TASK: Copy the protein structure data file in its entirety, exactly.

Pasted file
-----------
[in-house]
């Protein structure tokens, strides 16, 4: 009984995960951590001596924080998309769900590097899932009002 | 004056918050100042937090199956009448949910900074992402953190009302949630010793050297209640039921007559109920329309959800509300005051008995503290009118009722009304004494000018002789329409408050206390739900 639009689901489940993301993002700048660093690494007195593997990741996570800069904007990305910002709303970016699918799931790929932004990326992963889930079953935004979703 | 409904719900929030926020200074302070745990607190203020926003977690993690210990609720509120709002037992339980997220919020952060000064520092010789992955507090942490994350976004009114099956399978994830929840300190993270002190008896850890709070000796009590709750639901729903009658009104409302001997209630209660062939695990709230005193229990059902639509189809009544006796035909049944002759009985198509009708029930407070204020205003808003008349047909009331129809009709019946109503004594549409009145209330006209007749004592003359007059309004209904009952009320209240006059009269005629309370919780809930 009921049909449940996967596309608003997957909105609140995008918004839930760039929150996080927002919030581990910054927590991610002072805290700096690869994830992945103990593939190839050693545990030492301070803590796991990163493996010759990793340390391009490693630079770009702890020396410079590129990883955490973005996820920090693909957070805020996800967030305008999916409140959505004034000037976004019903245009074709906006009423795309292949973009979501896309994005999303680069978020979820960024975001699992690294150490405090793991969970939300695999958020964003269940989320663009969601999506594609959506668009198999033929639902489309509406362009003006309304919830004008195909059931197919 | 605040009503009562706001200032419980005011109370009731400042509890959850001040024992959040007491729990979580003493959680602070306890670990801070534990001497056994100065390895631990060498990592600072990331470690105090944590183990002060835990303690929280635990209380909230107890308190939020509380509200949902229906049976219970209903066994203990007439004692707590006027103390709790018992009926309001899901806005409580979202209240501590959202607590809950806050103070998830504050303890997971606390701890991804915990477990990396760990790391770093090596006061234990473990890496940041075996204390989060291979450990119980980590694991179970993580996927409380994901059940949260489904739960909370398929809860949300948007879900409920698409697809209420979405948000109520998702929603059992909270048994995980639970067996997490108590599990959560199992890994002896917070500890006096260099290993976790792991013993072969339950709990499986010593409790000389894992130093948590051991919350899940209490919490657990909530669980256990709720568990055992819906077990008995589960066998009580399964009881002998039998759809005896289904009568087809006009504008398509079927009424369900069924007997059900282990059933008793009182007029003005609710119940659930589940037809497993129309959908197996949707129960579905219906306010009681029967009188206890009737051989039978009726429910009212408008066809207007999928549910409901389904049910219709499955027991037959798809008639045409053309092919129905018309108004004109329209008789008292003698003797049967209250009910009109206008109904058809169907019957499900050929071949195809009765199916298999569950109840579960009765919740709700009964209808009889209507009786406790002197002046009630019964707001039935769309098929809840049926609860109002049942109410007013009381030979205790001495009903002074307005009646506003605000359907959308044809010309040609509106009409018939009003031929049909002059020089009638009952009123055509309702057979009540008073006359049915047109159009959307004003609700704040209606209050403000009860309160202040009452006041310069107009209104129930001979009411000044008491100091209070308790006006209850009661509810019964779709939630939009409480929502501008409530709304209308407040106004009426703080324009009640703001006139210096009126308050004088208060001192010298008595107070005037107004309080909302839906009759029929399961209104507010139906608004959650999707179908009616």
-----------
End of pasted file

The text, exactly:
[in-house]
């Protein structure tokens, strides 16, 4: 009984995960951590001596924080998309769900590097899932009002 | 004056918050100042937090199956009448949910900074992402953190009302949630010793050297209640039921007559109920329309959800509300005051008995503290009118009722009304004494000018002789329409408050206390739900 639009689901489940993301993002700048660093690494007195593997990741996570800069904007990305910002709303970016699918799931790929932004990326992963889930079953935004979703 | 409904719900929030926020200074302070745990607190203020926003977690993690210990609720509120709002037992339980997220919020952060000064520092010789992955507090942490994350976004009114099956399978994830929840300190993270002190008896850890709070000796009590709750639901729903009658009104409302001997209630209660062939695990709230005193229990059902639509189809009544006796035909049944002759009985198509009708029930407070204020205003808003008349047909009331129809009709019946109503004594549409009145209330006209007749004592003359007059309004209904009952009320209240006059009269005629309370919780809930 009921049909449940996967596309608003997957909105609140995008918004839930760039929150996080927002919030581990910054927590991610002072805290700096690869994830992945103990593939190839050693545990030492301070803590796991990163493996010759990793340390391009490693630079770009702890020396410079590129990883955490973005996820920090693909957070805020996800967030305008999916409140959505004034000037976004019903245009074709906006009423795309292949973009979501896309994005999303680069978020979820960024975001699992690294150490405090793991969970939300695999958020964003269940989320663009969601999506594609959506668009198999033929639902489309509406362009003006309304919830004008195909059931197919 | 605040009503009562706001200032419980005011109370009731400042509890959850001040024992959040007491729990979580003493959680602070306890670990801070534990001497056994100065390895631990060498990592600072990331470690105090944590183990002060835990303690929280635990209380909230107890308190939020509380509200949902229906049976219970209903066994203990007439004692707590006027103390709790018992009926309001899901806005409580979202209240501590959202607590809950806050103070998830504050303890997971606390701890991804915990477990990396760990790391770093090596006061234990473990890496940041075996204390989060291979450990119980980590694991179970993580996927409380994901059940949260489904739960909370398929809860949300948007879900409920698409697809209420979405948000109520998702929603059992909270048994995980639970067996997490108590599990959560199992890994002896917070500890006096260099290993976790792991013993072969339950709990499986010593409790000389894992130093948590051991919350899940209490919490657990909530669980256990709720568990055992819906077990008995589960066998009580399964009881002998039998759809005896289904009568087809006009504008398509079927009424369900069924007997059900282990059933008793009182007029003005609710119940659930589940037809497993129309959908197996949707129960579905219906306010009681029967009188206890009737051989039978009726429910009212408008066809207007999928549910409901389904049910219709499955027991037959798809008639045409053309092919129905018309108004004109329209008789008292003698003797049967209250009910009109206008109904058809169907019957499900050929071949195809009765199916298999569950109840579960009765919740709700009964209808009889209507009786406790002197002046009630019964707001039935769309098929809840049926609860109002049942109410007013009381030979205790001495009903002074307005009646506003605000359907959308044809010309040609509106009409018939009003031929049909002059020089009638009952009123055509309702057979009540008073006359049915047109159009959307004003609700704040209606209050403000009860309160202040009452006041310069107009209104129930001979009411000044008491100091209070308790006006209850009661509810019964779709939630939009409480929502501008409530709304209308407040106004009426703080324009009640703001006139210096009126308050004088208060001192010298008595107070005037107004309080909302839906009759029929399961209104507010139906608004959650999707179908009616």